From what I can understand, you’re saying this: you compose a shot at 50mm, then autofocus on your subject. Then you zoom in to 300mm, and without focusing again, you find the same subject is out of focus. Right?

      If I got your case right, then it’s perfectly normal. It’s a limitation of your lens, and many other lenses too. If you want to focus, and adjust your focal length, you need what is known as a ‘parfocal lens’. This sort of lens (usually more expensive ones, but even pricey ones are not always parfocal) remains in focus even if you change your focal length (zoom in/out)

      The best thing to do with most lenses (unless you know you have a parfocal lens) is to focus only after you’ve decided your focal length – or if you change focal length, always remember to refocus before releasing the shutter

      Hope this helps!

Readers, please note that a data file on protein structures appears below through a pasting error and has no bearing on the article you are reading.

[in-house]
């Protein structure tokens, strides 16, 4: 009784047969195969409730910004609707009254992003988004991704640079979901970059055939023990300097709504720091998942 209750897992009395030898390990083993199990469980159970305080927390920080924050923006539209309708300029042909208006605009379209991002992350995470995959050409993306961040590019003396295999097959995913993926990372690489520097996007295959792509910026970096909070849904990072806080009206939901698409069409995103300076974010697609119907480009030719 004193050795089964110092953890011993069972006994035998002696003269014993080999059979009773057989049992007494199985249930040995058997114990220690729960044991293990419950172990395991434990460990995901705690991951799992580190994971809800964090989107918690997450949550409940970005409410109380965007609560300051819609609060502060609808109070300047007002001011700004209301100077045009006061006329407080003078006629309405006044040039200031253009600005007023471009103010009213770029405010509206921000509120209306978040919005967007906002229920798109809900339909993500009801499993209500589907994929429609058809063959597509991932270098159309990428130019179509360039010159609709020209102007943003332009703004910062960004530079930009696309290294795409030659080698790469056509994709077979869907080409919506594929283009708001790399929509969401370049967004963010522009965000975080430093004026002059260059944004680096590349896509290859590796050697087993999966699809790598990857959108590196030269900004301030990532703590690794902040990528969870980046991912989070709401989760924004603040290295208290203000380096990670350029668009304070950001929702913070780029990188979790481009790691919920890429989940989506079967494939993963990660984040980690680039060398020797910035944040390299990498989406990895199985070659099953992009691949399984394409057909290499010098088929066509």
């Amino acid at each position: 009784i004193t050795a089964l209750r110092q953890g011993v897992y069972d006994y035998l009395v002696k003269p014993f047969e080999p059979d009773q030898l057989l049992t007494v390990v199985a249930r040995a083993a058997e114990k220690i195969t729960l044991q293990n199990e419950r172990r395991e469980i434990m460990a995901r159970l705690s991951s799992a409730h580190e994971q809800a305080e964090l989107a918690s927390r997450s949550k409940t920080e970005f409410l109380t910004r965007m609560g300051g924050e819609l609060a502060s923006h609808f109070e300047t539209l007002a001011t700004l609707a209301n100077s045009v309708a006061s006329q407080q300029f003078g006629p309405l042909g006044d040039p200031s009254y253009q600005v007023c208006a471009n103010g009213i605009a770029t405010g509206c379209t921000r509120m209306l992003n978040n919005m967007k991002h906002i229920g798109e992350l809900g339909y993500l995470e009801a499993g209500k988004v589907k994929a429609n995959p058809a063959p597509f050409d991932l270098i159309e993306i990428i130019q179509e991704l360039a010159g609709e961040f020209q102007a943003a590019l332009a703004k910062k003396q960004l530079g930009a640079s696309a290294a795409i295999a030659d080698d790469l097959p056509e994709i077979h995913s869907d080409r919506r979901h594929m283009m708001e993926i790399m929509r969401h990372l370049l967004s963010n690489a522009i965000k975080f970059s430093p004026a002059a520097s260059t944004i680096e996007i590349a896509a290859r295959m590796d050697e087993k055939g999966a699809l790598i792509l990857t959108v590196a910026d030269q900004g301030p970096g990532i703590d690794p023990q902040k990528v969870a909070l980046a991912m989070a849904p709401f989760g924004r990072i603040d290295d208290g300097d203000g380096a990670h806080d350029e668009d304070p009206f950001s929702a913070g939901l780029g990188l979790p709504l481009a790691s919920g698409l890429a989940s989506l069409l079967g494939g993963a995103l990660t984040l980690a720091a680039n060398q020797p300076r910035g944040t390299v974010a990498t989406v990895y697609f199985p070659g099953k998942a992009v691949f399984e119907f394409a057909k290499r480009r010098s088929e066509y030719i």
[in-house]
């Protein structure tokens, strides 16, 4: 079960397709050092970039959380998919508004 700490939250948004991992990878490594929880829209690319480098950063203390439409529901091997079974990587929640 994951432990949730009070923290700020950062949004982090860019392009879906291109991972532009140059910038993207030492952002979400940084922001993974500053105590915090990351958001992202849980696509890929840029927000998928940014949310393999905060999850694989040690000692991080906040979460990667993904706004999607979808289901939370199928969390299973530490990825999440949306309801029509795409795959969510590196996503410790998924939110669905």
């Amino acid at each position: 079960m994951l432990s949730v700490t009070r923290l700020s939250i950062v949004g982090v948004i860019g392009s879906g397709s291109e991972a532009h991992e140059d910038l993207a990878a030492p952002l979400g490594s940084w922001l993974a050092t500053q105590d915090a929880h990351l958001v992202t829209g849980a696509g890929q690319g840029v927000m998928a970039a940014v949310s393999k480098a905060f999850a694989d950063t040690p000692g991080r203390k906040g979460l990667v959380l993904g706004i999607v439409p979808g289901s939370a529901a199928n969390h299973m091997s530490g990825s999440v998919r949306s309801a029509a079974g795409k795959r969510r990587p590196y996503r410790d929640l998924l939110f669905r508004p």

Posted by pixelogist | September 2, 2013, 07:00
  13. THanks for explaining the focus/recompose technique so clearly, i’ve been confused over it for a long time and was not sure if to use it coz some people say its not good to use it. Also thanks for the explanation of the hyperfocal distance – easy to understand and short! Cheers!!

    Posted by Sergei | November 21, 2013, 15:19
    • Cheers, Sergei! Glad it helped. The focus and recompose technique is one that I use daily, and while I get the occasional out-of-focus shot, my AF accuracy is pretty good! Haha. It really is the best technique I can show anyone in the AF department. The hyperfocal distance theory is often thought of as something more complex that it is – but it’s really quite simple, and once you understand it, it can be extremely useful in some cases, especially in landscapes. Good luck!

      Posted by pixelogist | November 21, 2013, 16:47